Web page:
Listening to the doctors encourage and instruct Rachael through her delivery brought back memories. However, this time it was more like enjoying the triumphant drama unfold in a movie without having to go through the excrutiating pain myself. When I had Christina, I decided not to have any medication and I remember thinking I was actually going to die. This was the first time I had ever seen the pain relieving benefits of an epidural and yet the side effect that makes it more difficult to push.

When the baby was finally on its way, and I wasn’t the one under a cloud of pain, it was amazing to see how the body works. From my vantage point, I could read the looks on the nurses’ and doctor’s faces and was able to watch the things a mother in delivery is too busy to see. For instance, what happens when they wisk the baby away, the fidgeting and excitement of the father, and the skill and reactions of the doctors and nurses.

At almost 10:57 pm, Zoey Lynn Zevenbergen was born at 8 lbs. 8 oz., 22 inches long and with a full head of hair! When she entered the world, she looked like one of those real life baby dolls: clay white with limp legs and arms flopping around. The doctor warned us that she might not start crying right away but when it happened, I felt as though I had a hard time catching my breath as well. To make sure Rachael couldn’t see my concern, I turned away acting as though I was reading another Facebook post and just prayed “Dear Lord, help her breath!!!” They say it was only a minute but it felt so much longer and tore me apart every time the nursing assistant glanced up at the seconds on the clock. Finally, the sound of that first cry was one of the most beautiful sounds in the world.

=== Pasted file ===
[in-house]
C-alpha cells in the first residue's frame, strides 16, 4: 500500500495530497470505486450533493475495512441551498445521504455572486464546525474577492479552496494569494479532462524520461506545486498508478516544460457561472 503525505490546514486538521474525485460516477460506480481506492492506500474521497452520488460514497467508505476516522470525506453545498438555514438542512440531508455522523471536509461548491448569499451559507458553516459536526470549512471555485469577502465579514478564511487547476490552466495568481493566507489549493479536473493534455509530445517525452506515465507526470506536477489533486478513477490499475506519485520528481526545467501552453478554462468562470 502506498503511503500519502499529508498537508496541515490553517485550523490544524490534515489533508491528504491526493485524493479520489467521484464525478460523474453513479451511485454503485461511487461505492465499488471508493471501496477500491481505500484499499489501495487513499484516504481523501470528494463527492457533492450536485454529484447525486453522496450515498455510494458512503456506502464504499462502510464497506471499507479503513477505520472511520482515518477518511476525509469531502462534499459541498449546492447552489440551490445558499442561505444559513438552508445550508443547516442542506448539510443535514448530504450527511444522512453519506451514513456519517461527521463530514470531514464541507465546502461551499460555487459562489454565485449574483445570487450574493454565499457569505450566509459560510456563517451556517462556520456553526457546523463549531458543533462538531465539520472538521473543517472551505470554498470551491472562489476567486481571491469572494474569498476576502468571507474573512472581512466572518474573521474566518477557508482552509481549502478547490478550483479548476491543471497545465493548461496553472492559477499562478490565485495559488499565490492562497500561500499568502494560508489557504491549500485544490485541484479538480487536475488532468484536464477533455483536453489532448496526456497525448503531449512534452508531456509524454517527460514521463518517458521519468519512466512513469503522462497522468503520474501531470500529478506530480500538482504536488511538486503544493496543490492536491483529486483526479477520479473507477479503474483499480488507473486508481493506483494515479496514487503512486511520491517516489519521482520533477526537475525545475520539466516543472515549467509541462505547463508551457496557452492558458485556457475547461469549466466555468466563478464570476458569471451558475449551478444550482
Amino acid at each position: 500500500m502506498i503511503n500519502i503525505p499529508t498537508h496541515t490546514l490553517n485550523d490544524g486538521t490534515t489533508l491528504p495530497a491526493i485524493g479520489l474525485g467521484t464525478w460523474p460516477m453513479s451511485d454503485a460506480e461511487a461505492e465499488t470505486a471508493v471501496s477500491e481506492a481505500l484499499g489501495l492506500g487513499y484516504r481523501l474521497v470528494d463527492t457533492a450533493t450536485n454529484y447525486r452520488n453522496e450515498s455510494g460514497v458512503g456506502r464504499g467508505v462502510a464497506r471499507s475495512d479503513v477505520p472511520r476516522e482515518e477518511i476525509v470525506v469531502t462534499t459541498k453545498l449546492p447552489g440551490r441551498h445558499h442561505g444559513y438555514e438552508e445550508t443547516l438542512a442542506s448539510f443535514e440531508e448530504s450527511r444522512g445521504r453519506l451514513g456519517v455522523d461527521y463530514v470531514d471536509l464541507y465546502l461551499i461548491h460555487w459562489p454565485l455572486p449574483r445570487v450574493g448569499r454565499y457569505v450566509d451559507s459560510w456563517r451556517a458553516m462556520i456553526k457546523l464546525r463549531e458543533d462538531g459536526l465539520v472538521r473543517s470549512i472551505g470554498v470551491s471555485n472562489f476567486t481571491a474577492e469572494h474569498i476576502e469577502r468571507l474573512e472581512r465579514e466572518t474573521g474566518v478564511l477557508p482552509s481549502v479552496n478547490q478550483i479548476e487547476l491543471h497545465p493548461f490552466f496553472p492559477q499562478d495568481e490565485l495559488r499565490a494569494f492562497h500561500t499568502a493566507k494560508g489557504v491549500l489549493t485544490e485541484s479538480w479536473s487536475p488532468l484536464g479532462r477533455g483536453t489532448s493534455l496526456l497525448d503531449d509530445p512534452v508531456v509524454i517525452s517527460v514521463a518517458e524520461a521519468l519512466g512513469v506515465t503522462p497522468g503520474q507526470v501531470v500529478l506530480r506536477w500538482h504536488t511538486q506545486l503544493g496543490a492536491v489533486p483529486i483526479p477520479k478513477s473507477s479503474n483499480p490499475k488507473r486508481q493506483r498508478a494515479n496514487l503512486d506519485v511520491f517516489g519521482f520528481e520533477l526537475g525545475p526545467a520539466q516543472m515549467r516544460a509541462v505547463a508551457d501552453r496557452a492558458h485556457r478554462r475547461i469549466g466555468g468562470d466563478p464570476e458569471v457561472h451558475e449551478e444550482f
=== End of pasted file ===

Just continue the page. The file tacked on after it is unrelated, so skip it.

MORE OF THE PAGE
Once they had Zoey stabilized, I approached the warming bed and was stunned when I saw her because she was so much more adorable than I had imagined she would be. When she finally settled down, it was amazing to see how she was already looking around, as the nurse said, searching for her mother. Mom and dad finally got to meet her for a moment but because she had to be intubated to start breathing, the nurse took her away to be under observation for an hour in the special nursery.

Zoey wailed when they had the bright light on in the warming bed. However, when they finally turned the light off, her protest turned into a wimper as she ferociously sucked her hand. It was a miracle to see how she stopped crying when her father picked her up and then later when she was so content in her mother’s arms.

Is this part of that “special joy” people talk about when they become grandparents … watching life continue through your own child? The emotions are so strong and undefinable that I asked other grandparents to send me their definitions of what it is like to be a grandparent. One neighbor said: “It is a feeling of pride for your girls.” And, Deborah wrote: “Grandparenthood is special because your own offspring have produced this precious new life and, as you watch them grow, you cannot help but think of how blessed you are to be a part of that new life!!!” Then she adds: “Also, they are not all the WORK that your own children were so you can just enjoy them and spoil them!!!”

There is no denying that there is an intelligent designer when you watch how our bodies are perfectly designed to produce and deliver new life. And, if that is not impressive enough, just observe the natural process to sustain life by watching a baby who instinctively starts sucking when she is born and recognizes and finds comfort in her parents arms.

Next week I will return to my posts from my latest series of journal journeys.

One Week Photos: